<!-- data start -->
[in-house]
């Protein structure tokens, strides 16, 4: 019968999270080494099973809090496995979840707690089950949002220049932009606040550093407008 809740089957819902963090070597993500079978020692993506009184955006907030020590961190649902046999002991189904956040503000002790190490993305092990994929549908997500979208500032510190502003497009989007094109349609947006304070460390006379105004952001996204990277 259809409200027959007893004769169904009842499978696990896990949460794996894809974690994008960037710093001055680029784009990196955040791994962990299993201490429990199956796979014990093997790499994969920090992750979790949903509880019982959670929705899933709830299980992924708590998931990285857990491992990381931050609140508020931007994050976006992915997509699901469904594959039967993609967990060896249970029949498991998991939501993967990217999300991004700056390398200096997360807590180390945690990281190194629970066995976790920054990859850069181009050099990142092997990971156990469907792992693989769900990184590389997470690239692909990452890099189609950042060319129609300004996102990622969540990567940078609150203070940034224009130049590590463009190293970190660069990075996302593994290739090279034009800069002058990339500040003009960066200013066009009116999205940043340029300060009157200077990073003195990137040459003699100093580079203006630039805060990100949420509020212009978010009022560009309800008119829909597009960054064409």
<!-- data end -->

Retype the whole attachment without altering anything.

[in-house]
């Protein structure tokens, strides 16, 4: 019968999270080494099973809090496995979840707690089950949002220049932009606040550093407008 809740089957819902963090070597993500079978020692993506009184955006907030020590961190649902046999002991189904956040503000002790190490993305092990994929549908997500979208500032510190502003497009989007094109349609947006304070460390006379105004952001996204990277 259809409200027959007893004769169904009842499978696990896990949460794996894809974690994008960037710093001055680029784009990196955040791994962990299993201490429990199956796979014990093997790499994969920090992750979790949903509880019982959670929705899933709830299980992924708590998931990285857990491992990381931050609140508020931007994050976006992915997509699901469904594959039967993609967990060896249970029949498991998991939501993967990217999300991004700056390398200096997360807590180390945690990281190194629970066995976790920054990859850069181009050099990142092997990971156990469907792992693989769900990184590389997470690239692909990452890099189609950042060319129609300004996102990622969540990567940078609150203070940034224009130049590590463009190293970190660069990075996302593994290739090279034009800069002058990339500040003009960066200013066009009116999205940043340029300060009157200077990073003195990137040459003699100093580079203006630039805060990100949420509020212009978010009022560009309800008119829909597009960054064409």